sequence 1 genpept format fasta format sequence 2 genpept format fasta format sequence 3 genpept format fasta format sequence 4 genpept format fasta format sequence 5 genpept format fasta format
Another approach to finding functional information is to use fingerprints. A fingerprint is a group of conserved motifs used to characterize a protein family. Usually the motifs do not overlap, but are separated along the sequence, though they may be contiguous in 3D-space. Fingerprints can encode protein folds and functionalities more flexibly and powerfully than can single motifs.
The PRINTS database was established on this premise. To search this database, go to the FPSCAN site. Paste in your raw protein sequence and click on Send Query.
[FPScan run - input format: raw sequence]
The results are organized by high-scoring fingerprints, the top ten scoring fingerprints and then detailed information on the top scoring fingerprints. Finally the sequence used in the search is given.
Explore any statistically significant matches, plus those with a P value of less than 10-4, to get a feel for the nature of this resource. The start location of the found block is given in the Pos column of the "ten top scoring fingerprints for your query. Detailed by motif" section of the results. To find where the block ends add the length of the block to the start value and subtract one.
Again, repeat the process with your additional two proteins.
Record the following:
14. Any found fingerprint pattern name(s) for the main protein and their location
15. Any found fingerprint pattern name(s) for the second protein and their location
16. Any found fingerprint pattern name(s) for the third protein and their location
On the local machine use Microsoft Word to create a file containing all the fasta formatted protein files you saved in lab 1. Trim the information after the > sign for each sequence to a single word reflecting the species.
Once your combined fasta file has been created, use it at the EBI site to do a Clustalw alignment on the sequences.
[EBI's Clustalw run - input format: single file containing multiple fasta sequences]
Change the OUTPUT FORMAT from the default value to gcg MSF prior to running the alignment process.
From the results page click on the aln file and save it to your local machine. Again on the results page, save the dnd file to your local machine.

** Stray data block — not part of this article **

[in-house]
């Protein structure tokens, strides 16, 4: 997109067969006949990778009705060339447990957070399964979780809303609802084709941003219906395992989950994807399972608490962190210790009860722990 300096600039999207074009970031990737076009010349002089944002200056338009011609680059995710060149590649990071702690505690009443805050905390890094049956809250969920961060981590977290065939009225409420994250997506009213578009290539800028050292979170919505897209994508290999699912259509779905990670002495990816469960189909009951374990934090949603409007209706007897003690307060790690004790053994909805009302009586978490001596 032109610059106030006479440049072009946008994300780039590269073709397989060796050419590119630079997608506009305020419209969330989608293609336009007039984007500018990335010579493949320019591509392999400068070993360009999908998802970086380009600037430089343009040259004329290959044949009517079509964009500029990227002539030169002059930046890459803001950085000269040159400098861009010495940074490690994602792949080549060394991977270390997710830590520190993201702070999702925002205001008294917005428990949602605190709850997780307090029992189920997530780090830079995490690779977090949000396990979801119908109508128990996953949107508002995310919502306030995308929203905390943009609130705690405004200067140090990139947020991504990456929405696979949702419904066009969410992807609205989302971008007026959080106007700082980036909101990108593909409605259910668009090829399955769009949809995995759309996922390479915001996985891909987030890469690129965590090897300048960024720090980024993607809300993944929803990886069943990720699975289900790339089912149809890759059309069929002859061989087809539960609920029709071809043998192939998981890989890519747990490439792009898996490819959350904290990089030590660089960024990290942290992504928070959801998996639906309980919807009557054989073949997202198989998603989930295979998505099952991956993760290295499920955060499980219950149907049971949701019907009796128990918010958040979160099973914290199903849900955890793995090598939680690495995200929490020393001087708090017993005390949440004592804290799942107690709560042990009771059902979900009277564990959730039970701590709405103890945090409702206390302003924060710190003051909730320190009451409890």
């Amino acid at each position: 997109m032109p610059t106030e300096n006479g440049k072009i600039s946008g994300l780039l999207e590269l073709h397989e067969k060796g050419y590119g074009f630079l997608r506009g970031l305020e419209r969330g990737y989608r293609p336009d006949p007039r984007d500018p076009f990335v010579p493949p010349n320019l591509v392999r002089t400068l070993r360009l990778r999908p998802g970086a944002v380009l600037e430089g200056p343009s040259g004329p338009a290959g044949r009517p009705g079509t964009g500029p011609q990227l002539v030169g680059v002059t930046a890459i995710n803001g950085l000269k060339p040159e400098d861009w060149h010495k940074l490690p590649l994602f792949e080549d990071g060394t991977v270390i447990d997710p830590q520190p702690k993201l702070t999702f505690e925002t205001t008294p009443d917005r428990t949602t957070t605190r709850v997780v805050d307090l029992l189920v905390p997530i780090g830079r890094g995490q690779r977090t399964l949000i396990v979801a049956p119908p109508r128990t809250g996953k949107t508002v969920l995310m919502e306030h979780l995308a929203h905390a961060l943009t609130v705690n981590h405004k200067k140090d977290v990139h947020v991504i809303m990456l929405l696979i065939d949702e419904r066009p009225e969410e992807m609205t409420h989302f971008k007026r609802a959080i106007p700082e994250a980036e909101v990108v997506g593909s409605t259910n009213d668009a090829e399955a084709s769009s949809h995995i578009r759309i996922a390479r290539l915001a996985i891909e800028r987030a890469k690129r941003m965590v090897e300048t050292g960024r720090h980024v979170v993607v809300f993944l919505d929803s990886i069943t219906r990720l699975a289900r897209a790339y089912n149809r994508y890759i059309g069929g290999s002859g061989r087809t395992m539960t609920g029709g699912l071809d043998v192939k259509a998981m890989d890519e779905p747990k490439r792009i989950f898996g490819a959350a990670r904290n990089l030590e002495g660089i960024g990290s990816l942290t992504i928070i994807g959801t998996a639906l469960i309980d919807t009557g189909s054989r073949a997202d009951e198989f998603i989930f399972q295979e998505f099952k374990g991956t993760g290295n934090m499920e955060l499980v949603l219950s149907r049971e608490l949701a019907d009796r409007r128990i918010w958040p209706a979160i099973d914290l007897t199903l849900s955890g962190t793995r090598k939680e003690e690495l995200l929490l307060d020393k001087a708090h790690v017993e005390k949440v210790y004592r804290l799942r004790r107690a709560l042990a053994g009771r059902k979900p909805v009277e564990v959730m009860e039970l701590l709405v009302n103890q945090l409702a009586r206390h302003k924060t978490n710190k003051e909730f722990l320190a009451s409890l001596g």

Check out your alignment. To do this requires the use of the local machine's program GeneDoc. From the File menu select Open, and navigate to the desired input file location. Any file that is in MSF format will show up in the resulting folder window. Double click on the name of your alignment file.
The alignment is currently displayed with consensus information given below the actual sequences used. To remove the consensus line click on the upper case C in the first line of buttons. The resulting window contains the display settings for the program. At the top of the third column is the section that controls the consensus line. Click the No Consensus button followed by OK to close the window and make the change in your alignment.
Print off your alignment file by selecting the Print option of the File menu and clicking on the OK button of the Print window. Once satisfied with your alignment output, use the Exit option of the File menu to get out of the GeneDoc program. You can either save your alignment changes or not, depending on your own needs.
Examine your tree file with the local machine's program treeview32. From the File menu select Open and navigate to the desired input data location. Once there, click on the name of the saved tree file.
The program has a number of different viewing options for the tree. These are shown by the second block of four control buttons [radial tree, cladogram, rectangular cladogram and phylogram]. Explore all the viewing options, printing off the version of the tree that makes the most phylogenetic sense to you.
Print your desired tree by selecting the Print option of the File menu and clicking on the OK button of the Print window. Use the Exit option of the File menu to get out of the treeview32 program.
Now go back and look at the information collected on your proteins. Compare your recorded characterized hard copy pattern data with the generated alignment.
17. Do the found motifs align?
18. Just how conserved is the protein family being worked with?